Eric Raymond could be both the most moderate of open-source advocates and the most dangerous.
The former president of the Open Source Initiative will suggest partnerships with companies offering proprietary software. But only because he thinks they’ll move the world decisively toward open source. He’s pushed for entrepreneurs and businesses to get involved in open source. But chiefly because he thinks the freedom to share code is more important than freedom from paying for it.
Make no mistake, Mr. Raymond is a true believer. His seminal book, The Cathedral and the Bazaar, lays out an elegant case for open-source software.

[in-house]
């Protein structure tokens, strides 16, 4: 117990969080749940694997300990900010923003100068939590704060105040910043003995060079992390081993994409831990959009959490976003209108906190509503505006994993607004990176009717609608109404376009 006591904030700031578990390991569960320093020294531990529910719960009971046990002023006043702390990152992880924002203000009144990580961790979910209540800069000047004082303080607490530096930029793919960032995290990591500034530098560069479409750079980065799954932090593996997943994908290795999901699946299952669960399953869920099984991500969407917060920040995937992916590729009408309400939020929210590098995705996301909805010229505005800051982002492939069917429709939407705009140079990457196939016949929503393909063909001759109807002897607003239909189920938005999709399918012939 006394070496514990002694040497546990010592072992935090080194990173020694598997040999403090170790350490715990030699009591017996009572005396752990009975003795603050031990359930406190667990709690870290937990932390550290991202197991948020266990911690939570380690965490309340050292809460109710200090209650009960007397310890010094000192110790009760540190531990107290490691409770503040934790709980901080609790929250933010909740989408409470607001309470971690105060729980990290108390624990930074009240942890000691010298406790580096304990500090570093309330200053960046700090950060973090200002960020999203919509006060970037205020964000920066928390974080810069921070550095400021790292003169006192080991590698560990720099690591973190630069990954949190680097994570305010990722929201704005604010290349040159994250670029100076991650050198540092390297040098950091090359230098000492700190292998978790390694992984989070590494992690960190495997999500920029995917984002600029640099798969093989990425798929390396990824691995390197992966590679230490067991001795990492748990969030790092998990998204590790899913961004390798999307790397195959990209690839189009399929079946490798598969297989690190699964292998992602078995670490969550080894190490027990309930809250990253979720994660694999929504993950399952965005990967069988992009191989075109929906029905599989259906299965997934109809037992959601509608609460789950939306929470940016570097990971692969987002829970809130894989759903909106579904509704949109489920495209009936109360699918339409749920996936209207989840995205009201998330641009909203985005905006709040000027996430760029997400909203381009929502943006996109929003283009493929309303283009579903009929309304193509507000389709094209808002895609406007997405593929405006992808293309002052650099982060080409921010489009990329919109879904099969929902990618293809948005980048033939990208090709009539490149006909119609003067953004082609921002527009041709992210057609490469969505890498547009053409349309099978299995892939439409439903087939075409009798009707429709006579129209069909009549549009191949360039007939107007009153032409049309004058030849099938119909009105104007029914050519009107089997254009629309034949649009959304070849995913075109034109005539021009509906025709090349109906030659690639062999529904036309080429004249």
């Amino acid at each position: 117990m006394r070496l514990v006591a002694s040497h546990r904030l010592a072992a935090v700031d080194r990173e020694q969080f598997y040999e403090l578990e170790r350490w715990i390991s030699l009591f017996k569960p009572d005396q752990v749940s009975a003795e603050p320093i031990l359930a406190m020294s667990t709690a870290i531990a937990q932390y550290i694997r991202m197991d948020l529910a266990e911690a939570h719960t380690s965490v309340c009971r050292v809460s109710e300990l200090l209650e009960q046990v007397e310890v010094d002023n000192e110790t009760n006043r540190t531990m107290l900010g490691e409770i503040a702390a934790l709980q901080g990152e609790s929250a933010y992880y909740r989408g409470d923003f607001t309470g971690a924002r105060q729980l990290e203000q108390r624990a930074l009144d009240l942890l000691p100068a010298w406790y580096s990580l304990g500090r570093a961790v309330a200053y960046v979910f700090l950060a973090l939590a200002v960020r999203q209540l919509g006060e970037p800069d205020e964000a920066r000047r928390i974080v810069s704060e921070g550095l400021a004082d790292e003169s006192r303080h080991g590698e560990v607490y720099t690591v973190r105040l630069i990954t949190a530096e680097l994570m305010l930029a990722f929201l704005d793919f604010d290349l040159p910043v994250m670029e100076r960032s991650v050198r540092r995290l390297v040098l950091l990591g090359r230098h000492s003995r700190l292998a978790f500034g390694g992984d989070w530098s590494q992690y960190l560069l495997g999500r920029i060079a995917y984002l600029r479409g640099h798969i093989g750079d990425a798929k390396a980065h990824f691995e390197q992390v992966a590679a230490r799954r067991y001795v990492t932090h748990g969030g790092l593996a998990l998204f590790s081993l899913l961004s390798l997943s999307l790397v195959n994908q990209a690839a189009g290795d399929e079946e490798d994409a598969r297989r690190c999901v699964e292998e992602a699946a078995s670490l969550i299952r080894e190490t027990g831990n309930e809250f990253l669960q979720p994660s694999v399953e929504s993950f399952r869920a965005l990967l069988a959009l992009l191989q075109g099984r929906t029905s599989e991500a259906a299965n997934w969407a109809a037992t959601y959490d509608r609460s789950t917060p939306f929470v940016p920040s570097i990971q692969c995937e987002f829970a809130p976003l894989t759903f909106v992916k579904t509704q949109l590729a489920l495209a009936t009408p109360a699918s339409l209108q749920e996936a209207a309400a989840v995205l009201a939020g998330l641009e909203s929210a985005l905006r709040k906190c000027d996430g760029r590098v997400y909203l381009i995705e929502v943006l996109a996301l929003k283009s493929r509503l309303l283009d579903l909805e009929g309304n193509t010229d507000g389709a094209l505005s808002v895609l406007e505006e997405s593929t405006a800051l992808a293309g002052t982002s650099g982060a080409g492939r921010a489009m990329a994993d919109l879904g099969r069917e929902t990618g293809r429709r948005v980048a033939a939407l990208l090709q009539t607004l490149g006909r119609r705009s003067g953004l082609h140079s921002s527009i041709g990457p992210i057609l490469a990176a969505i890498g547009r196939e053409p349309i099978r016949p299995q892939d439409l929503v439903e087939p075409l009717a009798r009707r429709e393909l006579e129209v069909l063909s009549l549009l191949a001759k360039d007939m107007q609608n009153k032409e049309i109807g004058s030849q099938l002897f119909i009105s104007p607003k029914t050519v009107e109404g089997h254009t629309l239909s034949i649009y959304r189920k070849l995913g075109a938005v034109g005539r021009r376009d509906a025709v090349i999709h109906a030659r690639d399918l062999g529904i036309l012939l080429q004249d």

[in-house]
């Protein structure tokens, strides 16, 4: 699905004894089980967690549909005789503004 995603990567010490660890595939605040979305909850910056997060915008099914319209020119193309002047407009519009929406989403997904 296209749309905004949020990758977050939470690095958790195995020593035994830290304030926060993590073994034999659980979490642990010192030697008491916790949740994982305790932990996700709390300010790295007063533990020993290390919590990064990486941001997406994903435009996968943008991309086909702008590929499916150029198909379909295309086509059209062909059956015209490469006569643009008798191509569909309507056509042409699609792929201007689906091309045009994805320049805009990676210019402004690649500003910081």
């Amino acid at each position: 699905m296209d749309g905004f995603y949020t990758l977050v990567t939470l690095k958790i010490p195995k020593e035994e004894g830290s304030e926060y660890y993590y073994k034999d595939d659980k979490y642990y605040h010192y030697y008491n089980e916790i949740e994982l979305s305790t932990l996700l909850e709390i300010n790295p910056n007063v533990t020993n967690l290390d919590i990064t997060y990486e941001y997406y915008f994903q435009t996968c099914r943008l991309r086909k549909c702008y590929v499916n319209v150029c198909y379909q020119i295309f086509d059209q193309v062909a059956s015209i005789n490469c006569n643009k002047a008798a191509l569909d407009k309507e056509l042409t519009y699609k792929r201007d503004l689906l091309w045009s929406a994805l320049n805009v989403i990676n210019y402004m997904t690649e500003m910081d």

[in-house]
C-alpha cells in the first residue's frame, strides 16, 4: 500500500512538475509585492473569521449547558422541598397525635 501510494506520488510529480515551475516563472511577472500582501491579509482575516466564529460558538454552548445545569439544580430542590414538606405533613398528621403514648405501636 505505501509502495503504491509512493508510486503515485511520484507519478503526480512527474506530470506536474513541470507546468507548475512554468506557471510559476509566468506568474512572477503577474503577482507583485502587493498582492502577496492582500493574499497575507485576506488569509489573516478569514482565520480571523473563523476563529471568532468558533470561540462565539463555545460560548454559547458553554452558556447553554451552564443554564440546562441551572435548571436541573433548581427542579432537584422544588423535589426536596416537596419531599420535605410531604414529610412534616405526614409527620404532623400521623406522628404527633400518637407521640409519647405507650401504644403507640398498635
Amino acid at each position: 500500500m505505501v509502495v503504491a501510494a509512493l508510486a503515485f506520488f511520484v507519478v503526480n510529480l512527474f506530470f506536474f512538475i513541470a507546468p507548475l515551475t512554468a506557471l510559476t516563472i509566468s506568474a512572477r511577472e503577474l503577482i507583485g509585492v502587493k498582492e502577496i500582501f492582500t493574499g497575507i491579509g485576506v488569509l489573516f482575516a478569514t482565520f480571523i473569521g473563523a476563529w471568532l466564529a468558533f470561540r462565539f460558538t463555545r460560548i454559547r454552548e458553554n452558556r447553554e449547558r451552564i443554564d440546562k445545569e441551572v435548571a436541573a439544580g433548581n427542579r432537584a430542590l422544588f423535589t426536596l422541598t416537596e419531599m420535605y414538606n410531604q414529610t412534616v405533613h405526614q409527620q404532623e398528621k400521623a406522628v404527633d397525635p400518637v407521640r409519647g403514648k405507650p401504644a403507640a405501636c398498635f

Now Mr. Raymond is pushing the most dangerous idea of all: that open source is good for more than geeks. And he’s pushing hard. He argues time is running out to win over the iPod generation. To get there, he says the Linux community will need to make “compromises.” For starters: Linux believers will have to reach out beyond “self-absorbed” geeks who learn Klingon and attend science fiction conventions in their spare time.